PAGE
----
On the street
I would probably not eat out as much, not shop for organic groceries as much.
Topeka Leaders of state universities said Wednesday that budget cuts in the 7 percent range so far have been painful, but manageable. But they said further cuts that are under discussion would cause serious damage.
A reduction of 10 percent "would significantly harm our students," said Kansas University Chancellor Robert Hemenway.
Hemenway and other university presidents spoke to a Senate budget subcommittee, as lawmakers face a $200 million budget deficit in the current fiscal year, and upwards of a $1 billion deficit in the next fiscal year, which starts July 1.
To meet a 3 percent cut called for in the current fiscal year by Gov. Kathleen Sebelius, KU has trimmed $4.6 million at the Lawrence campus, and $3.7 million at the KU Medical Center, Hemenway said.
The school says it plans to layoff 11 and leave 110 unfilled positions in preparation for more projected cuts.
At the KU Med Center, the school says it is looking at eliminating 76 positions; 47 of those are currently occupied. In addition there will be a cut of $2.3 million in new equipment, technology, maintenance and program support.
Half of the positions remaining unfilled on the Lawrence campus are faculty positions, which means fewer course offerings and larger class sizes, Hemenway said.
The proposed cuts, he said, also jeopardizes expansion of the Pharmacy School.
But state universities may face deeper cuts.
Senate Ways and Means Committee Chairman Jay Emler, R-Lindsborg, has said the budget crisis may force additional cuts in the next fiscal year from 10 percent to 19 percent.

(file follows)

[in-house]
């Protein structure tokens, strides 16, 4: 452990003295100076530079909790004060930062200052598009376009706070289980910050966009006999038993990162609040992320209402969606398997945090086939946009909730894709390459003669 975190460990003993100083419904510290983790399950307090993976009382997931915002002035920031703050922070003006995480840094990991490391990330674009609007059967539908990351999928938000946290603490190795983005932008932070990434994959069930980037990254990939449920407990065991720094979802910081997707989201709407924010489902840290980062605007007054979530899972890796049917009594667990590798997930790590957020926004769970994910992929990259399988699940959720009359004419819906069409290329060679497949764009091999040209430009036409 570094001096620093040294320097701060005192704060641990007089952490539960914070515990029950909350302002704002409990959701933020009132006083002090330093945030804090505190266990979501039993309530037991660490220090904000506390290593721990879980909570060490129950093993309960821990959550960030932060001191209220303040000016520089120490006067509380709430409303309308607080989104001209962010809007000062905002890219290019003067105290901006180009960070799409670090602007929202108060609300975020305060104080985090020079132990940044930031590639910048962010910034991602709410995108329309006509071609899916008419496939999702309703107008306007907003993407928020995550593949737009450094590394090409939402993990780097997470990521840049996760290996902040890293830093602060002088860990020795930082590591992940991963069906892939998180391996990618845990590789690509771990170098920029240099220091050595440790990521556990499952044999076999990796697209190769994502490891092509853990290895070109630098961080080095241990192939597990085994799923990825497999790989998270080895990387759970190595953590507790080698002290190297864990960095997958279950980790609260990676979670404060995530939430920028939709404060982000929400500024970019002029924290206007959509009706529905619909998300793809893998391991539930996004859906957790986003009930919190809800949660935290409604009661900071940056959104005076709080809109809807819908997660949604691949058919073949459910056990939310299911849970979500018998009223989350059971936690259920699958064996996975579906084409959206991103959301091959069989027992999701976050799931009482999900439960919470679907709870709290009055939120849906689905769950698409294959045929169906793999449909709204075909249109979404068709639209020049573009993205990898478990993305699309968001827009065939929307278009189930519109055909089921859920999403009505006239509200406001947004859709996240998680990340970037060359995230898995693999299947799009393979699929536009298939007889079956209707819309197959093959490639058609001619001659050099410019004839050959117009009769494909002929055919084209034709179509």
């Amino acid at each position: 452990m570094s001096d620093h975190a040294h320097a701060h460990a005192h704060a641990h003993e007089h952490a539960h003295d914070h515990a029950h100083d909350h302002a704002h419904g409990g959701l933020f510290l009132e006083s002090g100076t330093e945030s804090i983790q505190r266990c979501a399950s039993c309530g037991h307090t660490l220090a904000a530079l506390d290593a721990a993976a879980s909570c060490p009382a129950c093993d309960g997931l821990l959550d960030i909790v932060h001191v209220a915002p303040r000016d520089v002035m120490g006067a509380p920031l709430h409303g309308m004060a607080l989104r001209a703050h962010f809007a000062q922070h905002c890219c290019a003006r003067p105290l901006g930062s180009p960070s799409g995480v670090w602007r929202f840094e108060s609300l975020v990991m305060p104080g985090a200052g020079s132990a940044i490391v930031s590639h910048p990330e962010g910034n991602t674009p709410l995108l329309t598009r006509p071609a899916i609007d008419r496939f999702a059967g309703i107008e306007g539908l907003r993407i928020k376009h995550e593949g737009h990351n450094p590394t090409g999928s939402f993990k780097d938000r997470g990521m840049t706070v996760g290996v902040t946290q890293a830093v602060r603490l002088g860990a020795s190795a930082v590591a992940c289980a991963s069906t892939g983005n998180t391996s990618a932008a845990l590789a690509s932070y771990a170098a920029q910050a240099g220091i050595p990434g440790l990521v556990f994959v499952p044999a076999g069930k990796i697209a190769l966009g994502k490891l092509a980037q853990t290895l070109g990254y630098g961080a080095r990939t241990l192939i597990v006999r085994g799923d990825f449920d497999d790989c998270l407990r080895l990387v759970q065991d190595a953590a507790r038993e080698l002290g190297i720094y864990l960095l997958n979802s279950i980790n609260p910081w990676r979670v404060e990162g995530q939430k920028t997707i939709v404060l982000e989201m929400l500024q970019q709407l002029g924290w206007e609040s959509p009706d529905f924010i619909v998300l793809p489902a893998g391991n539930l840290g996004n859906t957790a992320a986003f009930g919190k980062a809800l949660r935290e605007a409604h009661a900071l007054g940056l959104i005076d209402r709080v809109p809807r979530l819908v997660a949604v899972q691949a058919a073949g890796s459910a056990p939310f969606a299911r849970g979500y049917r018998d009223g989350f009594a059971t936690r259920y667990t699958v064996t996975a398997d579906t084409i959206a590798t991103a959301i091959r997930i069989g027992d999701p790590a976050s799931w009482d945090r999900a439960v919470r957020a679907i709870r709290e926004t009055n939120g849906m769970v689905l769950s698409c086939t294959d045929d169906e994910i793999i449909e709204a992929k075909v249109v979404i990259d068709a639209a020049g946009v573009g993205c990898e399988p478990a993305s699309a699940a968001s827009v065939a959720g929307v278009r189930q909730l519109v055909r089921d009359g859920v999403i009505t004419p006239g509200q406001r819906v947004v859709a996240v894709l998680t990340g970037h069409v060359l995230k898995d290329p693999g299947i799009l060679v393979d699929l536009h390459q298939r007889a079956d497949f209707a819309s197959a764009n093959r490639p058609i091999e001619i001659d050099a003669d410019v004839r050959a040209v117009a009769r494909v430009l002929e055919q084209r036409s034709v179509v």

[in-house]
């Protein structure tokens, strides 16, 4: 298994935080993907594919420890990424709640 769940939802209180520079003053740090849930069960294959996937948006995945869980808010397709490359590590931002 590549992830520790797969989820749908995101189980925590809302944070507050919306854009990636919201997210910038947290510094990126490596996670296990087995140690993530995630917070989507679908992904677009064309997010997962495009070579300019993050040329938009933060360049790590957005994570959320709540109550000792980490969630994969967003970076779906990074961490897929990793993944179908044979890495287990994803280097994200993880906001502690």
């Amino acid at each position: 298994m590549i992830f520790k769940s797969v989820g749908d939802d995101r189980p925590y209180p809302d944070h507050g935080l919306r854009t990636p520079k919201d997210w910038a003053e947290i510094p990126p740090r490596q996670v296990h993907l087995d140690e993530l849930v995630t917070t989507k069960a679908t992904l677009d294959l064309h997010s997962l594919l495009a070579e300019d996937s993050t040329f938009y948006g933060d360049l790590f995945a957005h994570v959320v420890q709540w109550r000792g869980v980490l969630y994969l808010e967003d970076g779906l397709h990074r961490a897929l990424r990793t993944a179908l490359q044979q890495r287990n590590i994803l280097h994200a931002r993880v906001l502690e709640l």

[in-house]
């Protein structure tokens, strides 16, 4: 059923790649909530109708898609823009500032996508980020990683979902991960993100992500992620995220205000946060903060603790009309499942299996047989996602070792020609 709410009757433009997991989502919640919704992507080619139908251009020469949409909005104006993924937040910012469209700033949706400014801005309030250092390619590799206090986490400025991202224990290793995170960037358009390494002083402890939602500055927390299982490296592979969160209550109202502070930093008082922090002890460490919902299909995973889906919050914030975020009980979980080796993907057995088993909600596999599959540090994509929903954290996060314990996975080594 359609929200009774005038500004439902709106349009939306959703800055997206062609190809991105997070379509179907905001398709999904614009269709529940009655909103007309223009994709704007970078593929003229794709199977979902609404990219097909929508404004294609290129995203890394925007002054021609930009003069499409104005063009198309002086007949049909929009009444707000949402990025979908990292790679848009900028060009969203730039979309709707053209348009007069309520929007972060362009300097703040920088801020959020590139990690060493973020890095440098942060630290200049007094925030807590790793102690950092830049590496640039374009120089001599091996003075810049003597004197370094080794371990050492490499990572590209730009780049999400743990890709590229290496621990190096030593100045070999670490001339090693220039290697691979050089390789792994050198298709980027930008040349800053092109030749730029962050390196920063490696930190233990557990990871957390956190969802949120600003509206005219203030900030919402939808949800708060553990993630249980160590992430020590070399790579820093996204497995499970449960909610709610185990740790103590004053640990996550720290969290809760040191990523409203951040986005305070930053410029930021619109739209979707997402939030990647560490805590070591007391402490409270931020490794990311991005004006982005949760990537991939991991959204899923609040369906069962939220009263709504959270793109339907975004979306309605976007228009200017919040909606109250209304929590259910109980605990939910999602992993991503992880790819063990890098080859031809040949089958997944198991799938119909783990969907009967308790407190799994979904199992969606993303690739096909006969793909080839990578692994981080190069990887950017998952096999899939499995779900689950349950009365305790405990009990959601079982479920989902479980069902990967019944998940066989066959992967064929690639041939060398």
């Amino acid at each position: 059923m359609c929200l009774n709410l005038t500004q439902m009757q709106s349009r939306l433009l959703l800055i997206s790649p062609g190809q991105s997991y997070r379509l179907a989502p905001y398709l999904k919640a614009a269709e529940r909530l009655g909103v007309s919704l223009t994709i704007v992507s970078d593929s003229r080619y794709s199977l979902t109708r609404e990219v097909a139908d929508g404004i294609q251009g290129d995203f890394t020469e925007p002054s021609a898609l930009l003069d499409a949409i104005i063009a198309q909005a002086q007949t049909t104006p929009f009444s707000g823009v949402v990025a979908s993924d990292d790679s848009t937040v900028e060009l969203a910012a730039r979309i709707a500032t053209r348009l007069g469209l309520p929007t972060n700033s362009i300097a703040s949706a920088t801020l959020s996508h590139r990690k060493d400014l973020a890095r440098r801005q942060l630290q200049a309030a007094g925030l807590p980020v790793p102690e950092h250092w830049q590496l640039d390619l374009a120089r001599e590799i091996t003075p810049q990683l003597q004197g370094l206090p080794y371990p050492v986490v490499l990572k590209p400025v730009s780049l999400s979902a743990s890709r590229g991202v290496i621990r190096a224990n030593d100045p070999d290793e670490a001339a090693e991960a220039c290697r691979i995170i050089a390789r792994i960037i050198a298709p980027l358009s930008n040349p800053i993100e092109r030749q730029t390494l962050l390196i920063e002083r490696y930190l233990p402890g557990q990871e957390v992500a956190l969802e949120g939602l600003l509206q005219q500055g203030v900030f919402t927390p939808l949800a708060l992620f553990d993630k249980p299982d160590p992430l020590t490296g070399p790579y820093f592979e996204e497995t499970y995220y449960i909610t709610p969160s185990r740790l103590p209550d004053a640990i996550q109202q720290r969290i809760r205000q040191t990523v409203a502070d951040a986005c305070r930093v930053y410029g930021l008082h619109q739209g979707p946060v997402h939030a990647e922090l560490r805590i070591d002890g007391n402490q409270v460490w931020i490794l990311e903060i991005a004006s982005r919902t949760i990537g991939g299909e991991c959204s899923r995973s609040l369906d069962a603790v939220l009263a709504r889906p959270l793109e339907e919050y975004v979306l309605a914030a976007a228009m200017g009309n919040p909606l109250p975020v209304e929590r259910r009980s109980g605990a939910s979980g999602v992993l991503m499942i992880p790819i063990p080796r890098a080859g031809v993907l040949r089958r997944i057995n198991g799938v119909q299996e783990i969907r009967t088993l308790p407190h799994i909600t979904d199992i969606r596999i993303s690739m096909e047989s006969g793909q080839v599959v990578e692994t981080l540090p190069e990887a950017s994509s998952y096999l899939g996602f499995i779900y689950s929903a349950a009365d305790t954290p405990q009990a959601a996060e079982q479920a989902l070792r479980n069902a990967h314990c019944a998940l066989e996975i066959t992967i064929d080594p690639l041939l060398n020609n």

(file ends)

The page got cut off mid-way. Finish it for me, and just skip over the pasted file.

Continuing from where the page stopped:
Hemenway said a 10 percent cut would mean additional layoffs, employee furloughs, increased class size, and reduced course offerings that could impact students’ ability to complete their degrees on time.
Despite the state's dire financial condition, Hemenway sounded an optimistic note, saying that Kansans have often faced tough challenges.
But he added, "You can't kill off the intellectual future and be a successful state. You can't cut your way to excellence."
Earlier, presidents of Emporia State University and Fort Hays State University told the committee that they have taken steps to handle budget cuts in the 7 percent to 10 percent range.
But they said any deeper cuts will have a dramatic effect on the quality of higher education in Kansas.
"You're going to change the scope of the institution," said Fort Hays State President Ed Hammond when referring to cuts in the 12 percent to 15 percent range.
Hammond said a 15 percent budget cut at Fort Hays State would result in 85 layoffs, more than 10 percent of the school's workforce.
Emporia State President Michael Lane said the school has left open 73 positions because of the proposed 7 percent cuts.
Any further cuts will result in layoffs, Lane said.
"I can't accomplish that without putting Kansans out of work," he said.